From Bloomberg

WHAT TO WATCH: Retail sales in the U.S. probably climbed in November on rebounding demand for automobiles, 8:30 a.m. U.S. producer prices probably fell 0.5 percent after a 0.2 percent drop the prior month, 8:30 a.m. European finance ministers agreed to put the ECB in charge of all euro-area lenders. Chile will probably leave its key interest rate unchanged at 5 percent for the 11th straight month, 4 p.m. IMF Managing Director Christine Lagarde speaks in Chile, 8:30 a.m. The Swiss central bank pledged to uphold its 15-month defense of the franc. The Philippines kept its benchmark borrowing rate at 3.5 percent.

ECONOMICS: U.S. jobless claims, 8:30 a.m. Bloomberg U.S. weekly consumer comfort index, 9:45 a.m. U.S. business inventories may have grown 0.4 percent in October, compared with a 0.7 percent gain a month prior, 10 a.m. Spain sold 2.02 billion euros ($2.64 billion) of debt as the Treasury seeks a funding buffer for next year.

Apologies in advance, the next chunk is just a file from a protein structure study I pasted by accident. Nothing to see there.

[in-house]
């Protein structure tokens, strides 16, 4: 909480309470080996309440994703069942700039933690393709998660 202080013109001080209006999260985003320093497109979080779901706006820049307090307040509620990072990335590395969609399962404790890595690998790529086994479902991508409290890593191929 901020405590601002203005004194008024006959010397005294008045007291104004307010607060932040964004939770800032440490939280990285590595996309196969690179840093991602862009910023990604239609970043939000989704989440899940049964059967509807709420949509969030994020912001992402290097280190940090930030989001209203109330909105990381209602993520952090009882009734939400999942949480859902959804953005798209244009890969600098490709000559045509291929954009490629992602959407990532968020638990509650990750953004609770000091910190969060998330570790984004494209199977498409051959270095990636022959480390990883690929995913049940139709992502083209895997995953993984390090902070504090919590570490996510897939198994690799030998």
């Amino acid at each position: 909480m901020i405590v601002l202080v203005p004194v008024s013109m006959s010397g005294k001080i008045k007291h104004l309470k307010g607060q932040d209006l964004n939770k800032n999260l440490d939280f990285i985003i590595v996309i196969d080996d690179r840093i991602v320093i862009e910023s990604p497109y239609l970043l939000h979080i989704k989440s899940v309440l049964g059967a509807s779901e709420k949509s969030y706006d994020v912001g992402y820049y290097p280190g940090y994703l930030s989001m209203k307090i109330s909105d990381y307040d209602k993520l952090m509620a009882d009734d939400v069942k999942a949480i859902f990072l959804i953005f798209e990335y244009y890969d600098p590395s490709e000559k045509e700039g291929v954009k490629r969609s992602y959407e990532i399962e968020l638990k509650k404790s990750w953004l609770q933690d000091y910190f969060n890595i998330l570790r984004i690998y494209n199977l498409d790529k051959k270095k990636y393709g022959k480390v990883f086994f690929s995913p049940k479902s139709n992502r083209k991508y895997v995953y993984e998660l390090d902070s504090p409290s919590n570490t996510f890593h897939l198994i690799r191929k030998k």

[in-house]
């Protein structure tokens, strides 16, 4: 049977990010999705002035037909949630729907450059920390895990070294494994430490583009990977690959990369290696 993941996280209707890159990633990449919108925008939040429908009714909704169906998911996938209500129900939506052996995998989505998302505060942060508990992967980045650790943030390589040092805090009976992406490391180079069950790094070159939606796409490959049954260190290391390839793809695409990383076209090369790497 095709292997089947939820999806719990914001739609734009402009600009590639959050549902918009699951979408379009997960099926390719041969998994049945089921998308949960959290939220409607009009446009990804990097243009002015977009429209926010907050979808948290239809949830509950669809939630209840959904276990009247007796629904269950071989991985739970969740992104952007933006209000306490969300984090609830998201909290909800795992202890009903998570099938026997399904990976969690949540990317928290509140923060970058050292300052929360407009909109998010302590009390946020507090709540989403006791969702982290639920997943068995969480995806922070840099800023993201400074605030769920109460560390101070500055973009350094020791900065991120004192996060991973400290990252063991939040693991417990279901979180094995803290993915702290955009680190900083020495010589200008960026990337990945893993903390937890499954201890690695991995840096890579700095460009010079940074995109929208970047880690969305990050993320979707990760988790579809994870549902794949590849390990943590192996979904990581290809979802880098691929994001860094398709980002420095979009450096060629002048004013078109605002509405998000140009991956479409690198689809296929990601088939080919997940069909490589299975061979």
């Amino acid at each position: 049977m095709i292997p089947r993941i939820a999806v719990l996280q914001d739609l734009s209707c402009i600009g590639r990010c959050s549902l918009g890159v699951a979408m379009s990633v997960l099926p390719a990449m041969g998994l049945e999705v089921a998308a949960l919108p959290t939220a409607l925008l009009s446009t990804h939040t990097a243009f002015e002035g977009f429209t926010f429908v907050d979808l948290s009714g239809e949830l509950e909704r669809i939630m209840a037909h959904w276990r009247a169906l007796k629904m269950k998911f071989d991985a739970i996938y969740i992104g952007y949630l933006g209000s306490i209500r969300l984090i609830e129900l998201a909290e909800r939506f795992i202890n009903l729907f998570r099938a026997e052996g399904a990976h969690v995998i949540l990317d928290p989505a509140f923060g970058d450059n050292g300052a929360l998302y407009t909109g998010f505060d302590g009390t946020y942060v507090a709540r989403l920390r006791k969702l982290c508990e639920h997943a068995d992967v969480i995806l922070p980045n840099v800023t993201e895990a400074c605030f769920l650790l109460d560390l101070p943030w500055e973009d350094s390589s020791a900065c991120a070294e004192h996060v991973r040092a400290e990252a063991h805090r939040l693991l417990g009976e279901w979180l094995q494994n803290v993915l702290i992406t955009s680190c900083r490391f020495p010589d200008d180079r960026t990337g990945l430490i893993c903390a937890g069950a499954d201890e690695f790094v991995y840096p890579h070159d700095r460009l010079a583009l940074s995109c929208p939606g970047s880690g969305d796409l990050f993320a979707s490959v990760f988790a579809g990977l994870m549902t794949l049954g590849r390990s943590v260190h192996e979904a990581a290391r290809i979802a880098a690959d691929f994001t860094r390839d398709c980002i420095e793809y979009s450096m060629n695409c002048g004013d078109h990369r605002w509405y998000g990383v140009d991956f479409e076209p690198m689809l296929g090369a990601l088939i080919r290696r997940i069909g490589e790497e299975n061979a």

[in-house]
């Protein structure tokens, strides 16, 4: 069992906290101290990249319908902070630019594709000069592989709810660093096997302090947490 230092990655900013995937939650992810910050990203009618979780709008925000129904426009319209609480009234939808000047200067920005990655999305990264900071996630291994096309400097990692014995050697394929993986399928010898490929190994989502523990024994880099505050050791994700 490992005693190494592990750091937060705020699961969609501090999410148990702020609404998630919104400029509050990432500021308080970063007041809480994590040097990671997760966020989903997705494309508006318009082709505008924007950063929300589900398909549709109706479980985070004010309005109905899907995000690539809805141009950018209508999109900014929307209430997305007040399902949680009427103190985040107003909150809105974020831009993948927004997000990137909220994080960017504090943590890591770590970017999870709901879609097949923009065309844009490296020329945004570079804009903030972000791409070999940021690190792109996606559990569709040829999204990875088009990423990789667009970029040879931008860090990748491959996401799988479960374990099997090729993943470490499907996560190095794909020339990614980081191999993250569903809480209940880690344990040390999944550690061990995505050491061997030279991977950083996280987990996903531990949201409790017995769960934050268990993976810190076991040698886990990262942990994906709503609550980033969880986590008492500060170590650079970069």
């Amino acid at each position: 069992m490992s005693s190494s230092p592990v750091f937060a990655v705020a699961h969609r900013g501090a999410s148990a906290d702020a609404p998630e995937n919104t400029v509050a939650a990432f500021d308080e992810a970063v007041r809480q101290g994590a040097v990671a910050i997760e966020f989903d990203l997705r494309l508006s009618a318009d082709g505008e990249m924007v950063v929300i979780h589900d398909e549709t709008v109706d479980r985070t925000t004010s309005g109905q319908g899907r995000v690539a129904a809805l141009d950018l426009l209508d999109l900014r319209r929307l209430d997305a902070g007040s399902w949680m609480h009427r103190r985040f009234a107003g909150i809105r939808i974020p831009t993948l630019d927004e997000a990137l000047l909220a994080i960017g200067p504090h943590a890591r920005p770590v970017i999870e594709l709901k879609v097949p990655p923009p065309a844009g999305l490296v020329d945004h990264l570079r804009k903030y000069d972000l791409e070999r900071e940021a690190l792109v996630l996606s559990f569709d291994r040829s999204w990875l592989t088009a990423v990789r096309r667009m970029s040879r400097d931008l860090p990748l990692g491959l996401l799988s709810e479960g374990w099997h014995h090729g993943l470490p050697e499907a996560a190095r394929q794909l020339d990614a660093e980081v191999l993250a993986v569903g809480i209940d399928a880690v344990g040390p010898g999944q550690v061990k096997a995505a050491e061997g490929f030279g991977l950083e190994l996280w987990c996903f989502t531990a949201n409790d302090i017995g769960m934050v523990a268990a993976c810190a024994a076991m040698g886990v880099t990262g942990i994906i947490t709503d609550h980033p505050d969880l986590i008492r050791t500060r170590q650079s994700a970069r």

GOVERNMENT: Euro-region finance ministers are set to approve a 34.4 billion-euro ($45 billion) loan disbursement to Greece after German Chancellor Angela Merkel endorsed the country’s debt-reduction efforts.

MARKETS: The yen dropped to a more than eight-month low. South Korea’s won strengthened to a 15-month high. Commodities declined. Treasury 30-year yields climbed to the highest level in five weeks. German bunds erased a decline. U.S. stock futures declined, indicating the S&P 500 Index will retreat from a seven-week high.

Also in today’s issue:

Joseph Brusuelas takes a look at the Fed’s adoption of the ‘Evans rule,’ which links stimulus to specific jobs and inflation targets.

Bloomberg Rankings lists the top forecasters of this morning’s advance retail sales report.

Darius Kowalczyk of Credit Agricole says China’s growth momentum may peak soon.

Niraj Shah takes a closer look at the economy of London, which may be decoupling from the rest of the U.K.

Ira Jersey talks to Tom Keene about negative real bond yields.
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